Erudite Mondays at HalfSoled Boots
Volume 3, Number 2
Volume 3, Number 2
by CS Richardson
Right after I finished this book last week, I sat down to write a review. The problem was, with the few chapters of this slim volume still achingly, agonisingly clear in my memory, I couldn't come up with anything that even distantly approached rational, clear-headed or emotionally stable. Everything I wrote sounded like Sylvia Plath on the day she forgot to take her Paxil.
A week has gone by. I think I've regained my equilibrium somewhat, and I'm ready to give it another go.
The End of the Alphabet is a little book, the author's first. There are only two characters, Ambrose Zephyr and his wife Zappora Ashkenazi. (And, really, what more can you possibly want out of a character's name?) Ambrose, receiving word from his doctor that he has an imminently terminal illness, sets out with his wife to fulfil his lifelong dream of travelling the world using the alphabet as his itinerary. They begin in Amsterdam, and progress through as many letters as they are able - one location per day in an almost-frenzied need to check off this last of his life's ambitions.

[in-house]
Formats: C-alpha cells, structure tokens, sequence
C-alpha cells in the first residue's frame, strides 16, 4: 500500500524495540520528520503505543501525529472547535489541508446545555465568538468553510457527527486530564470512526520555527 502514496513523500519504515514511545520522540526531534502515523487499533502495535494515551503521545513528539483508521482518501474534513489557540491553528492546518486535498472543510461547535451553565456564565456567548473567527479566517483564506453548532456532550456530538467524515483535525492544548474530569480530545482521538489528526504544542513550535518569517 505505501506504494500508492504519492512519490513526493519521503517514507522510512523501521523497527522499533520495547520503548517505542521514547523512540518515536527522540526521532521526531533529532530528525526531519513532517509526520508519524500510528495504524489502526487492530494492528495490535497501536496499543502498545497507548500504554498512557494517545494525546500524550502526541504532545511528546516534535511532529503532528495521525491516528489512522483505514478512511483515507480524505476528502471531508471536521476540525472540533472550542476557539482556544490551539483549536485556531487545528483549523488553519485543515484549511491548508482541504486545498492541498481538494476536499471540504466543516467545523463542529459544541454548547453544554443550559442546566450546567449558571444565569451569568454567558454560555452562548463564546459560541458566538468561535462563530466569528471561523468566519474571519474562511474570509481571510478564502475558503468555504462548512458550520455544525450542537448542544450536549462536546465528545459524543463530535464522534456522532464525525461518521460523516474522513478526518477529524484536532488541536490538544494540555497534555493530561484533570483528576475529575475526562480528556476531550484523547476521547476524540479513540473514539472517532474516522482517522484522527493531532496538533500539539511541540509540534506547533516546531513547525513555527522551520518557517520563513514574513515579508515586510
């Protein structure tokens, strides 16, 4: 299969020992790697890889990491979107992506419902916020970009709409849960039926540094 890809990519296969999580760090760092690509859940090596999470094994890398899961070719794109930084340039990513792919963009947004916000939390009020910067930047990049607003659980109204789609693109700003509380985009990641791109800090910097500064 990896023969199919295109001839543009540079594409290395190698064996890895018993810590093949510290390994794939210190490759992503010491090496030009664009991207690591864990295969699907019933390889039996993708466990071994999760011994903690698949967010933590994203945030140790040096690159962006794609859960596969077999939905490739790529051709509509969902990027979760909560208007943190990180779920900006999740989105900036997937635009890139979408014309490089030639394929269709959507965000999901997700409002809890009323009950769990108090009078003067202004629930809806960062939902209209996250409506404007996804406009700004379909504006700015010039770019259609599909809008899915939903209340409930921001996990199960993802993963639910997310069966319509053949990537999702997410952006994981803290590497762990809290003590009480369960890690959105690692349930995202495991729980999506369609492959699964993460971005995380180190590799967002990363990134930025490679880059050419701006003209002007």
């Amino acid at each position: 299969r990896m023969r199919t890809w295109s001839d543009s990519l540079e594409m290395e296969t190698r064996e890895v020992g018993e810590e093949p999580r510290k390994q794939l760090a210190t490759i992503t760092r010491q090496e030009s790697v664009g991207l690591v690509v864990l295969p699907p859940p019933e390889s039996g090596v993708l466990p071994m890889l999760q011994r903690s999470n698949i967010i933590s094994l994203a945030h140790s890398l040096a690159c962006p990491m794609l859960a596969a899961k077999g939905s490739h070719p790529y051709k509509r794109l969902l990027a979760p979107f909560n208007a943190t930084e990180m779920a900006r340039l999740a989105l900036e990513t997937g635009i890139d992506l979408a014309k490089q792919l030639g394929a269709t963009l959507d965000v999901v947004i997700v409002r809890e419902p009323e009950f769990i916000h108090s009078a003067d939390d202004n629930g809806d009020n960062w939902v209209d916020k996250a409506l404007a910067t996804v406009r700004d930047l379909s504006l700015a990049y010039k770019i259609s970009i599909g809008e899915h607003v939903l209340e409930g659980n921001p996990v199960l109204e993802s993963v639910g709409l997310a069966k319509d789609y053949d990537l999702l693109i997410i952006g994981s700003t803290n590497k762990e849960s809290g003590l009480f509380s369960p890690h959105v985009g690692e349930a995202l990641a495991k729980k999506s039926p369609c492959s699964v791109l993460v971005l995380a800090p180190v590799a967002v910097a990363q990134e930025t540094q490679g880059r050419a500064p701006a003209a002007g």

He collected French-cuffed shirts as others might collect souvenir spoons or back issues of National Geographic. He rarely wore ties but liked them as challenges in graphic design. His footwear was predominantly Italian, loaferish and bought in the sales on Oxford Street.
The only critical analysis I feel able to give is on the author's choice to omit quotation marks. I read Cry, the Beloved Country years ago and hated it - utterly deplored the directionless, unattributed dialogue that seemed, to me, pretentious and experimental. Maybe it's because age has brought me insight (unlikely), but in The End of the Alphabet I loved this device. It's perfectly, beautifully suited to a novel about the difference between what we say and what we don't - how what is in our hearts sounds so different on our lips. You're never sure, reading the dialogue, what words are spoken and what words are cried, silently.
Her eyes were creased at the corners. She wore glasses when reading. The glasses were purchased in a small shop in Paris, around the corner from an antiquarian bookshop.
It doesn't take long to read, but you don't soon forget this framed, sunlit snapshot of the last weeks of a life. Delicate, prolonged moments in their clarity and sorrow are interspersed with tiny, urgent grains of panic.
You can't help but ask yourself, what have I left undone? And why?
The End of the Alphabet gets:
Given to Others? Yes